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Present-Day Stress in Central and Southeast Australian Sedimentary Basins

Nelson, Emma J.

Doctor of Philosophy

University of Adelaide

Abstract

This thesis consists of six published papers. The present-day stress tensor has been determined using petroleum well data in the Gippsland and Otway Basins in Southeast Australia (Papers 1 and 4) and the Cooper Basin in Central Australia (Paper 5). In the Gippsland Basin, the present-day stress regime is transitional between one of reverse and strike-slip faulting and the maximum horizontal stress (SHmax) is oriented ~139°N. The present-day stress regime in the Victorian sector of the Otway Basin is also transitional between one of reverse and strike-slip faulting and SHmax is oriented ~135°N. Horizontal stresses are lower in the South Australian sector of the Otway Basin where the stress regime is one of strike-slip faulting and SHmax is oriented ~124°N. The orientations of SHmax in Southeast Australia are consistent with focal mechanism solutions, neotectonic structures and modelling of plate-boundary forces (Paper 4).

Closure pressures from mini-frac injection tests are commonly used to determine the minimum horizontal stress (Shmin) magnitude. However, in high stress basins such as the Cooper and Gippsland Basins, these pressures may not reliably yield Shmin (Papers 2 and 5). In the Cooper Basin, high closure pressures (>18 MPa/km) were observed in tests where pressure-declines indicated complex hydraulic fracture growth. Closure pressures in these injections are unlikely to be representative of Shmin. They are believed to reflect the normal stress incident on pre-existing planes of weakness that are exploited by hydraulic fluid during the mini-frac injection (Paper 5). Sub-horizontal fabrics that are open at the wellbore wall were observed on image logs in the Cooper and Gippsland Basins (Papers 2 and 5). This fabric is believed to be at least partially responsible for the complex growth of hydraulic fractures observed in the Cooper Basin. The occurrence of these sub-horizontal fabrics and knowledge of rock strength have been used to constrain the magnitudes of SHmax and Shmin independently of mini-frac injections in the Cooper and Gippsland Basins (Papers 2 and 5).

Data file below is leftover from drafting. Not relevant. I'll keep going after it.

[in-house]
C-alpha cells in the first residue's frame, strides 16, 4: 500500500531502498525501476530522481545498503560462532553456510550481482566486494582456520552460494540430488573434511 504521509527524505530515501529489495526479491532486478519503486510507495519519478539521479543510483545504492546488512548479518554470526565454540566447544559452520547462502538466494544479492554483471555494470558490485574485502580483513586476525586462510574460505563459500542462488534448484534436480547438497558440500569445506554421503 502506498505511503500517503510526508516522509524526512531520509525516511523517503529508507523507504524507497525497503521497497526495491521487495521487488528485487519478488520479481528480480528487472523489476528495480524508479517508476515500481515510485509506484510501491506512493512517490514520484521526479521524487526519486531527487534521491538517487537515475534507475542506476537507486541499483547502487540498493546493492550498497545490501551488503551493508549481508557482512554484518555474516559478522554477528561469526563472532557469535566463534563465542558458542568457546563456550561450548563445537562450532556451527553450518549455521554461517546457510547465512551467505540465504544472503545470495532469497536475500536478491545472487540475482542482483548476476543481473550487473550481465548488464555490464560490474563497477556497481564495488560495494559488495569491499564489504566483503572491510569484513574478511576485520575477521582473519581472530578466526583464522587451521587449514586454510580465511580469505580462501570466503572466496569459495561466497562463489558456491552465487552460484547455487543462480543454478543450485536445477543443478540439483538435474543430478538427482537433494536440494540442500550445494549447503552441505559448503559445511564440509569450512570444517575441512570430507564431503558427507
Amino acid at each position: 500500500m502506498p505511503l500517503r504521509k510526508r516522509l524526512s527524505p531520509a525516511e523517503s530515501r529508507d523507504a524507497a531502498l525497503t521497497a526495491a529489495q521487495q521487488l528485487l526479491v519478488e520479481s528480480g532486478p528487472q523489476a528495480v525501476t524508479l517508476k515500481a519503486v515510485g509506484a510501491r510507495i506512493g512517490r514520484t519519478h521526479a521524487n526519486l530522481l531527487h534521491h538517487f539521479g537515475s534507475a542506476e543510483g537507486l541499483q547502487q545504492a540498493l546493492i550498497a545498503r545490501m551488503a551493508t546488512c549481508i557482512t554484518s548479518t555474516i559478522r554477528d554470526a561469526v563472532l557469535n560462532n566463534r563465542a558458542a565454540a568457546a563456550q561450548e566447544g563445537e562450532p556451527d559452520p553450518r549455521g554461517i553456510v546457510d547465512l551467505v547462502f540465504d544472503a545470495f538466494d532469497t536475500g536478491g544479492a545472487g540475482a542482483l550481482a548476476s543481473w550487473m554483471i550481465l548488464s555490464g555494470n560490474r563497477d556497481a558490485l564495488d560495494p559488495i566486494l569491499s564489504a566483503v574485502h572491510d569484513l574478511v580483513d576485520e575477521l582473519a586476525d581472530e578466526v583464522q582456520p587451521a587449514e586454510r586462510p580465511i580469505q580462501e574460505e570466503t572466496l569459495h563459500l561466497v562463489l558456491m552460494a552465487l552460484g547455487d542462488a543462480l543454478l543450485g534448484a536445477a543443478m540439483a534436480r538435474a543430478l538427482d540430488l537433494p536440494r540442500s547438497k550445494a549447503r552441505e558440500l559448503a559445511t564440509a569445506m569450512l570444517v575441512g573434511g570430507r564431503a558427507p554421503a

The present-day stress tensor is often quoted as a single gradient at a sedimentary basinor petroleum field-scale. Image logs and mini-frac data from Central and Southeast Australia indicate significant stress differences between stratigraphic units (Papers 3 and 5). Finite element modelling of the stress distribution between interbedded sands and shales in the Gippsland Basin indicates that stress is ‘partitioned’ to ‘hard’ lithological units in high stress areas. This accounts for the observation that borehole breakout only occurs in hard, cemented sandstones in the Gippsland Basin (Paper 3). A generic ‘mechanical stratigraphy’ derived from knowledge of wellbore failure (from image logs), rock strength and rock properties in individual rock units in the Cooper Basin allows an approximation of the present-day stress-state to be made directly from image-logs for individual rock units prior to mini-frac injection (Paper 6). This is important for predicting and understanding hydraulic fracture growth and containment.

When considered together, the papers comprising this thesis provide significant new data on the orientation and magnitude of present-day stresses in Central and Southeast Australia. They also provide insight into the tectonic origin of those stresses and their distribution within sedimentary basins. In particular the papers develop and use new methods for constraining the present-day stress in regions of high tectonic stress. They also discuss implications for problems in petroleum development including wellbore stability and hydraulic fracturing.


Australian School of Petroleum
THE UNIVERSITY OF ADELAIDE

SA 5005 AUSTRALIA

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